Overall, an impressive game that could have been even more. Worth buying (used) and definitely worth playing once.

Here's a video from the game, called The Truth, which you piece together by uncovering glyphs throughout the game and deciphering puzzles. It shows two humans who are escaping from their masters, known only as Those Who Came Before, with a mind-control device known as an Apple of Eden.

Monday, February 15, 2010

Public Enemies

I don't normally review movies I've watched on DVD, but once in a while a movie does something good enough or bad enough to deserve a comment. Public Enemies falls into the latter category.

I'm not sure how you take a compelling story about a memorable public figure and turn it into a bland, forgettable movie, but the makers of Public Enemies found a way.

Dillinger could be both brutal and restrained, cold and compassionate, fiercely loyal and self-serving. He would plan robberies with exacting detail, sometimes using elaborate ruses to accomplish his goal. And yet he was exceedingly reckless in his personal life, unable to lay low and remain anonymous, even when his life depended on it. Above all, he was a charming public figure who cultivated his reputation more carefully than his cash.

And yet this movie barely touches on his complexities, and in spite of the usual performance by Johnny Depp, he comes off shallow and bland. Instead of empathy, pity, admiration, or disgust - all of which could be valid responses to Dillinger's character - I only felt apathy.

Read these sentences I'm lifting from Wikipedia:
Among Dillinger's more celebrated exploits involved his pretending to be a sales representative for a company that sold bank alarm systems. He reportedly entered a number of Indiana and Ohio banks and used this ruse to assess security systems and bank vaults of prospective targets. Another time, the gang pretended to be part of a film company that was scouting locations for a "bank robbery" scene. Bystanders stood and smiled as a real robbery ensued and Dillinger and friends escaped with the loot.

Don't those scenes sound like they were made for a movie? Neither one made the cut, however, instead replaced by several straight-up gun-toting bank robberies that lacked drama. Dillinger on several occasions returned money to bank customers who were making deposits or who handed him their wallets out of fear, yet this rates a single passing mention in the movie. Dillinger broke into several police stations to steal bullet-proof vests and BARs, but this wasn't mentioned either. The public-service announcements during movies about Dillinger in his gang were often treated with cheers for Dillinger and boos for the agents chasing him, but not in Public Enemies, where the moviegoers somberly and dutifully look to their left and right to see if the at-large criminal is sitting next to them.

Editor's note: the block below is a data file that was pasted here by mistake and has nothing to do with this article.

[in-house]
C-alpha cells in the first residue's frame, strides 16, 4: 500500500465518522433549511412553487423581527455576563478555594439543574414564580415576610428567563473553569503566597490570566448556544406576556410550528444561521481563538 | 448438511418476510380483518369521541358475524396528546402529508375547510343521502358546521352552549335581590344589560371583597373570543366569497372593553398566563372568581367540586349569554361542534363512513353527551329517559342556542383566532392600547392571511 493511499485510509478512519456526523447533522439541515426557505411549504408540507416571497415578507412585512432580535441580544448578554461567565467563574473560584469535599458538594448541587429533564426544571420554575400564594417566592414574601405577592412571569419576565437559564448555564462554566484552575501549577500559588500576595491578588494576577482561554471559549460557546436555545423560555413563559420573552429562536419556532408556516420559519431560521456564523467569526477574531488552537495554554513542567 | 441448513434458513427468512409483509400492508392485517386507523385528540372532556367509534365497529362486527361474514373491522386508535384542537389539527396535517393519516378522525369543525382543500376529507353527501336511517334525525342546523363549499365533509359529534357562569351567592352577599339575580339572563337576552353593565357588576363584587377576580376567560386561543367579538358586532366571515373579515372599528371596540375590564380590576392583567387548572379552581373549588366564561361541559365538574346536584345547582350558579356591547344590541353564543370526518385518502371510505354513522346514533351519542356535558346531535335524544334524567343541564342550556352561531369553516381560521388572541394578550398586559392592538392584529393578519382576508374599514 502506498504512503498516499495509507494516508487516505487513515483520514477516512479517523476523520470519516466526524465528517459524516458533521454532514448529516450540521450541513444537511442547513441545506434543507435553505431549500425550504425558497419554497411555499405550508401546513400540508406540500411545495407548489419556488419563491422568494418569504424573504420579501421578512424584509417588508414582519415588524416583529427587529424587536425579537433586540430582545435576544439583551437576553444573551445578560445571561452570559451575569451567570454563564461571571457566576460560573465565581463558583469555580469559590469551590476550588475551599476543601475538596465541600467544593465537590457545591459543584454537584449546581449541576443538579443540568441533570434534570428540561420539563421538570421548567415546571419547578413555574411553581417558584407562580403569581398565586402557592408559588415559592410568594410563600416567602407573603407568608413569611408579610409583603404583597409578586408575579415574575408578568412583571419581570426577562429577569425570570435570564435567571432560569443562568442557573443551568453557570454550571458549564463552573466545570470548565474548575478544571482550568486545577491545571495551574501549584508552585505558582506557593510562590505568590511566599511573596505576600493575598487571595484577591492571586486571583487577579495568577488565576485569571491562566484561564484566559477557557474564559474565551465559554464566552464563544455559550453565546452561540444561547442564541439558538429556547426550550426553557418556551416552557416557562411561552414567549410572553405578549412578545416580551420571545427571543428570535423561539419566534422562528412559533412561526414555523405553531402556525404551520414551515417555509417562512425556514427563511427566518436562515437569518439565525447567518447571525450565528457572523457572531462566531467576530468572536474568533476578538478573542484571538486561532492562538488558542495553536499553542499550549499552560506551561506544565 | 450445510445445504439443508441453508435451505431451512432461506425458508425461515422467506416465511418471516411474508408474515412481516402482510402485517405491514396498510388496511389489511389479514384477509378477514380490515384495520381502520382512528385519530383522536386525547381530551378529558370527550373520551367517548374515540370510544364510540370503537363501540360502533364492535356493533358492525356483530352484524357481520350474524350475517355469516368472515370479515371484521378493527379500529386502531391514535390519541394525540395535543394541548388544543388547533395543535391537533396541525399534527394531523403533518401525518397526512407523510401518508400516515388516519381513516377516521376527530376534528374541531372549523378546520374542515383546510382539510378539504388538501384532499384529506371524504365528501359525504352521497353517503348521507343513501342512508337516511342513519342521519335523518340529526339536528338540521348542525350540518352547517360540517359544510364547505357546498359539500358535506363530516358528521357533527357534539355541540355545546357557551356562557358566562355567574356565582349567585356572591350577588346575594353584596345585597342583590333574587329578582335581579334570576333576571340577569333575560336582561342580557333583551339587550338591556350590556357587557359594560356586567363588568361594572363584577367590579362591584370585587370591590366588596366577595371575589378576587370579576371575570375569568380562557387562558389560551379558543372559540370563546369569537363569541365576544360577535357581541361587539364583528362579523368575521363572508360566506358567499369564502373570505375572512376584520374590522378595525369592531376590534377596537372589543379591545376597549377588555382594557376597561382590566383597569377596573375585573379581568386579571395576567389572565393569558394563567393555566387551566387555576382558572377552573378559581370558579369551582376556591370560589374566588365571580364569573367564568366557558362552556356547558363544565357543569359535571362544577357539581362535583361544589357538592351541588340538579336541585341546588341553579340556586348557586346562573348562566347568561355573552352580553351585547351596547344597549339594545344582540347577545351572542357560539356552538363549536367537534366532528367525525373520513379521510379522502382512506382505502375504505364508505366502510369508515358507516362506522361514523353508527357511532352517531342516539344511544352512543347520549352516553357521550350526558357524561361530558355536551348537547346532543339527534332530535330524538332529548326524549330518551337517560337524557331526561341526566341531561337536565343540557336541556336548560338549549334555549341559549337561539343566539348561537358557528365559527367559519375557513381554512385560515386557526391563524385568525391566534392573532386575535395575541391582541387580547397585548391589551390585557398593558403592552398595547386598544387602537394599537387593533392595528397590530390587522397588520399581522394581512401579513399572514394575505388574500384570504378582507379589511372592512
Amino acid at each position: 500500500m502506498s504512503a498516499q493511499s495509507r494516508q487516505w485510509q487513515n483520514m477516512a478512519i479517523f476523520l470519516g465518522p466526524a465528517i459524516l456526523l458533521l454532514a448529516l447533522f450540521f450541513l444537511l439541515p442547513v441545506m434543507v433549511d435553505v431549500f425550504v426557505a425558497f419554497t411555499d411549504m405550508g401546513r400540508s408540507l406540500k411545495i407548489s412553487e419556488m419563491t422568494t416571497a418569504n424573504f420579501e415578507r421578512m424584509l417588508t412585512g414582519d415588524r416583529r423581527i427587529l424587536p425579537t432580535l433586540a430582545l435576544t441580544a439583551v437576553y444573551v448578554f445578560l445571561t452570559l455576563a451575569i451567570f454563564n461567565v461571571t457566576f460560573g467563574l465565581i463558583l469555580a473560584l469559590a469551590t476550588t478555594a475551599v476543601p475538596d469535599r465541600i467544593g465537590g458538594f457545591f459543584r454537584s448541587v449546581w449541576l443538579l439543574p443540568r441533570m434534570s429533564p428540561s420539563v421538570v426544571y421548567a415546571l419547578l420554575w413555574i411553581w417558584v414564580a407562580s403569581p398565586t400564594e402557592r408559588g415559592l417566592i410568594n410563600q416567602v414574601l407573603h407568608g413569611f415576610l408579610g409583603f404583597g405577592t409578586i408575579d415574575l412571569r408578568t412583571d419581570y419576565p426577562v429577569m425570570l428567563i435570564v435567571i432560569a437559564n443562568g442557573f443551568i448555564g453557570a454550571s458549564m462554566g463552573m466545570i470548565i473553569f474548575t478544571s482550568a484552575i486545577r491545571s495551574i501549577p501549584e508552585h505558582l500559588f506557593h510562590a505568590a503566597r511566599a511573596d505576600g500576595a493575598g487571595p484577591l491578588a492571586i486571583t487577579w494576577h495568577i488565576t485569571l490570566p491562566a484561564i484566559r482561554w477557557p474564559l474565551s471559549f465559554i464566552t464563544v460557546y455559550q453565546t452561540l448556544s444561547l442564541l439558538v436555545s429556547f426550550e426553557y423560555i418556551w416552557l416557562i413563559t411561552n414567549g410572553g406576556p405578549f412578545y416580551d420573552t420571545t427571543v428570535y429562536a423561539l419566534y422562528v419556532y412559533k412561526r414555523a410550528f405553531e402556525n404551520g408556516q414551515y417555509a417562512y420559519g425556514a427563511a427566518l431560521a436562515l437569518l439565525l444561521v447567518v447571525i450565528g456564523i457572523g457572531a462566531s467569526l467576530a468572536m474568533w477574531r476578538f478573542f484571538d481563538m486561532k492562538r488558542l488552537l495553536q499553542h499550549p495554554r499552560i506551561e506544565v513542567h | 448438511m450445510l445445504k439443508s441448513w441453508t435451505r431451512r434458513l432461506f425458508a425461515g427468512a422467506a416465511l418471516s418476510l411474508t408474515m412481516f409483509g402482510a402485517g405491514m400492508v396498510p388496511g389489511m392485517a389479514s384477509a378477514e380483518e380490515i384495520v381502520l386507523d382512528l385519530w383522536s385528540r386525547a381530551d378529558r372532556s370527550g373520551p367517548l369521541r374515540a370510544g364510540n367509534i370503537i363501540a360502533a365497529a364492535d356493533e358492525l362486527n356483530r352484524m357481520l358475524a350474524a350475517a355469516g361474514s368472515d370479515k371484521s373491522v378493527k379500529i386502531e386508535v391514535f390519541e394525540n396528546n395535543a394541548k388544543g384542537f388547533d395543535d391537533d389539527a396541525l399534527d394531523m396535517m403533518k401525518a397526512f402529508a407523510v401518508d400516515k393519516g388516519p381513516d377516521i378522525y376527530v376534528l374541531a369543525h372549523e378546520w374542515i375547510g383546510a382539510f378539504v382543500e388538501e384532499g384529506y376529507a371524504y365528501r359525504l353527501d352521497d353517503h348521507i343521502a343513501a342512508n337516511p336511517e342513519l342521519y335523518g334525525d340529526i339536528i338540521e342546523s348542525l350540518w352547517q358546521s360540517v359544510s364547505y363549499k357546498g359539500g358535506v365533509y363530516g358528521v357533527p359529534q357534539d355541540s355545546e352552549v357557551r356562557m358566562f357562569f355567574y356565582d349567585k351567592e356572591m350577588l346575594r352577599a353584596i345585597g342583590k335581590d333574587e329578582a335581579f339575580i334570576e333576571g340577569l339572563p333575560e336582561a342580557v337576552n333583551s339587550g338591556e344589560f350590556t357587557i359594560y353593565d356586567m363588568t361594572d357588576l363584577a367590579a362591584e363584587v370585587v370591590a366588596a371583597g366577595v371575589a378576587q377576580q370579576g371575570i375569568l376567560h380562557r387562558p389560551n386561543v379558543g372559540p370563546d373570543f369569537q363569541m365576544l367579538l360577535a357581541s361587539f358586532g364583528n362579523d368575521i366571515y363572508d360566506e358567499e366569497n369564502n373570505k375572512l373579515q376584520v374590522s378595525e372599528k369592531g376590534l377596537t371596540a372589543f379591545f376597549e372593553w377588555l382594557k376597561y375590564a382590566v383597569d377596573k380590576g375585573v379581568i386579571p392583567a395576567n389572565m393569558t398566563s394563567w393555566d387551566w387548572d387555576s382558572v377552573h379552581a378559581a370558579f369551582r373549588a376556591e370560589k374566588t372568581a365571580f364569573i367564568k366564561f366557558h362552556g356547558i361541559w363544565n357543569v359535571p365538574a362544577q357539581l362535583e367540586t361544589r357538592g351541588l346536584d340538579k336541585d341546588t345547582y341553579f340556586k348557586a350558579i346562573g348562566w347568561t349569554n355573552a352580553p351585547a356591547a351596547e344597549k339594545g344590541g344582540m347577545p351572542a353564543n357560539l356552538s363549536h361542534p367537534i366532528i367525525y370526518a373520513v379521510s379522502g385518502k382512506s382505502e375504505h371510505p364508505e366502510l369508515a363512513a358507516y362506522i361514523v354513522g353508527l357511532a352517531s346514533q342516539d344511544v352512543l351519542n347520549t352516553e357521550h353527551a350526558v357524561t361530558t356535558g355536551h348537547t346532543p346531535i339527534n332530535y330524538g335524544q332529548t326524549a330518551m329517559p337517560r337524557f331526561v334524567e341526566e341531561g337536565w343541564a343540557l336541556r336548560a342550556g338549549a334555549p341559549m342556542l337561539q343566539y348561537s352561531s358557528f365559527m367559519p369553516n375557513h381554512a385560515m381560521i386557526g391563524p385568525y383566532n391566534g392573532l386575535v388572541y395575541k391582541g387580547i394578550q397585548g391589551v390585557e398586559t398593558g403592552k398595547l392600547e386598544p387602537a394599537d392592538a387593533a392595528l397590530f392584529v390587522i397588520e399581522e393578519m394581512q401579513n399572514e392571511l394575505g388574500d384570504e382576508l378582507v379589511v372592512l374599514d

The worst bending of the truth was the outright fabrication of Dillinger's last words - he either said nothing or "You've got me" depending on the report, but he most certainly didn't have a romantic message for his jailed girlfriend. In addition to the Woman in Red, he was accompanied to the movies by the prostitute he'd been dating.

It reminds me of the movie 300, which couldn't let a timeless story stand on its own, but felt the need to dress it up with fighting rhinoceroses, ogres, and speeches about freedom. Public Enemies adds pointless dramatization to an already great story while neutering it at the same time.

Four years and counting

As the Winter Olympics kick off, and I'm Googling the curling tv schedule, it occurred to me that I started blogging almost exactly four years ago.

Although this feels like a milestone of sorts, I'm not going to do a self-important summary of my blogging highlights (clip show!) After all, I've only posted 337 times, less than a year's work for some people, and both the frequency and quality have declined over the last year. When I started out, I felt like I had a lot to say...but I'm at the point now where every post perilously courts the danger of repetition. There's only so many times I can debate the alarmism of global warming, point out the hypocrisy of religion, or seethe with disgust at self-serving politicians. (No links - I thought about it, but that would be too much like the clip show I am avoiding.)

So instead I'll get back to the Winter Olympics, and while not technically repetitive (four years ago I mostly focused on my weird fascination with curling) - the topic is droll nevertheless.

Aside from hockey and curling, I can't stand the Winter Olympics. There's something exclusive and elitist about the whole party, but I'd be a hypocrite to say that bothered me. The two biggest problems for me are 1) I haven't done any of that shit, and 2) watching races "against the clock" are really lousy television.